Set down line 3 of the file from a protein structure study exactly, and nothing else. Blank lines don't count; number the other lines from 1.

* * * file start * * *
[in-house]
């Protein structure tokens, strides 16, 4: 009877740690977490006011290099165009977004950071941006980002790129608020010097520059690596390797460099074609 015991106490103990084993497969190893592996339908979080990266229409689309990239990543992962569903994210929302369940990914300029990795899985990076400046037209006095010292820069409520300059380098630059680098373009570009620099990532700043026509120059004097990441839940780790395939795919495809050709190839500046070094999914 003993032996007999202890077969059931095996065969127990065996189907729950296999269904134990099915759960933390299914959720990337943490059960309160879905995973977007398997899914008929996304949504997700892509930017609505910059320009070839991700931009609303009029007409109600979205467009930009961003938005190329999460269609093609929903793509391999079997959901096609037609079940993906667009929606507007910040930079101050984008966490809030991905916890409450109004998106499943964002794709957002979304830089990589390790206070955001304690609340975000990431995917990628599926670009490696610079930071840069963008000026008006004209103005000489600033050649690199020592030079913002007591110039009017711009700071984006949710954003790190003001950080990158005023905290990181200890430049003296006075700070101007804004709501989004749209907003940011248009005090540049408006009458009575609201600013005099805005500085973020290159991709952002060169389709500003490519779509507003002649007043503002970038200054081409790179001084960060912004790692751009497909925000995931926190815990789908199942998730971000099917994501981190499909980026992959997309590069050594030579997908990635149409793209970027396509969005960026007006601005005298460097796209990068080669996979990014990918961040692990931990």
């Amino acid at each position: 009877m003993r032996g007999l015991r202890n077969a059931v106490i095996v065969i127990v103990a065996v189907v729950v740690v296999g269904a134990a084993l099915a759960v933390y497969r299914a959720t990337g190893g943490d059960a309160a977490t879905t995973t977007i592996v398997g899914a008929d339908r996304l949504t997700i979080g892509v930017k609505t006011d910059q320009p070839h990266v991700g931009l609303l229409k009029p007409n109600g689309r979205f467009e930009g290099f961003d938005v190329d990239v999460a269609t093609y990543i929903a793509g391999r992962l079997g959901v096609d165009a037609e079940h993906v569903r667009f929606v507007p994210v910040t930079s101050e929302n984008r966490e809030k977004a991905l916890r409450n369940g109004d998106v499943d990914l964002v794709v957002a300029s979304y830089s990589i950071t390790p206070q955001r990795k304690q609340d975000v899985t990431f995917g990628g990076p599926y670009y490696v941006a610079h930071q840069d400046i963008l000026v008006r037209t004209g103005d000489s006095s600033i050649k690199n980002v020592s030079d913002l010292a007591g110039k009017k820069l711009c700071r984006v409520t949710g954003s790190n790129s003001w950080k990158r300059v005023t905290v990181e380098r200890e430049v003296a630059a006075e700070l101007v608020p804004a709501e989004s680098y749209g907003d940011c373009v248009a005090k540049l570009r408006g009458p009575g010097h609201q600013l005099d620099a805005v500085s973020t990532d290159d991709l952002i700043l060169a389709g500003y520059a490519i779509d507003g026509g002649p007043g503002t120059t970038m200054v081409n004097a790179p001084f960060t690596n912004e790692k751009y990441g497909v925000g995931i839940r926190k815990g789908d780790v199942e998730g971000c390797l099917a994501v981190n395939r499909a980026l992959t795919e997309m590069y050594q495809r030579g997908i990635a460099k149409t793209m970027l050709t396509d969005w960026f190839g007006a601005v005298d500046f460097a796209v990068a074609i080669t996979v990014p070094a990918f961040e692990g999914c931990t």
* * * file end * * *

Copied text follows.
């Amino acid at each position: 009877m003993r032996g007999l015991r202890n077969a059931v106490i095996v065969i127990v103990a065996v189907v729950v740690v296999g269904a134990a084993l099915a759960v933390y497969r299914a959720t990337g190893g943490d059960a309160a977490t879905t995973t977007i592996v398997g899914a008929d339908r996304l949504t997700i979080g892509v930017k609505t006011d910059q320009p070839h990266v991700g931009l609303l229409k009029p007409n109600g689309r979205f467009e930009g290099f961003d938005v190329d990239v999460a269609t093609y990543i929903a793509g391999r992962l079997g959901v096609d165009a037609e079940h993906v569903r667009f929606v507007p994210v910040t930079s101050e929302n984008r966490e809030k977004a991905l916890r409450n369940g109004d998106v499943d990914l964002v794709v957002a300029s979304y830089s990589i950071t390790p206070q955001r990795k304690q609340d975000v899985t990431f995917g990628g990076p599926y670009y490696v941006a610079h930071q840069d400046i963008l000026v008006r037209t004209g103005d000489s006095s600033i050649k690199n980002v020592s030079d913002l010292a007591g110039k009017k820069l711009c700071r984006v409520t949710g954003s790190n790129s003001w950080k990158r300059v005023t905290v990181e380098r200890e430049v003296a630059a006075e700070l101007v608020p804004a709501e989004s680098y749209g907003d940011c373009v248009a005090k540049l570009r408006g009458p009575g010097h609201q600013l005099d620099a805005v500085s973020t990532d290159d991709l952002i700043l060169a389709g500003y520059a490519i779509d507003g026509g002649p007043g503002t120059t970038m200054v081409n004097a790179p001084f960060t690596n912004e790692k751009y990441g497909v925000g995931i839940r926190k815990g789908d780790v199942e998730g971000c390797l099917a994501v981190n395939r499909a980026l992959t795919e997309m590069y050594q495809r030579g997908i990635a460099k149409t793209m970027l050709t396509d969005w960026f190839g007006a601005v005298d500046f460097a796209v990068a074609i080669t996979v990014p070094a990918f961040e692990g999914c931990t």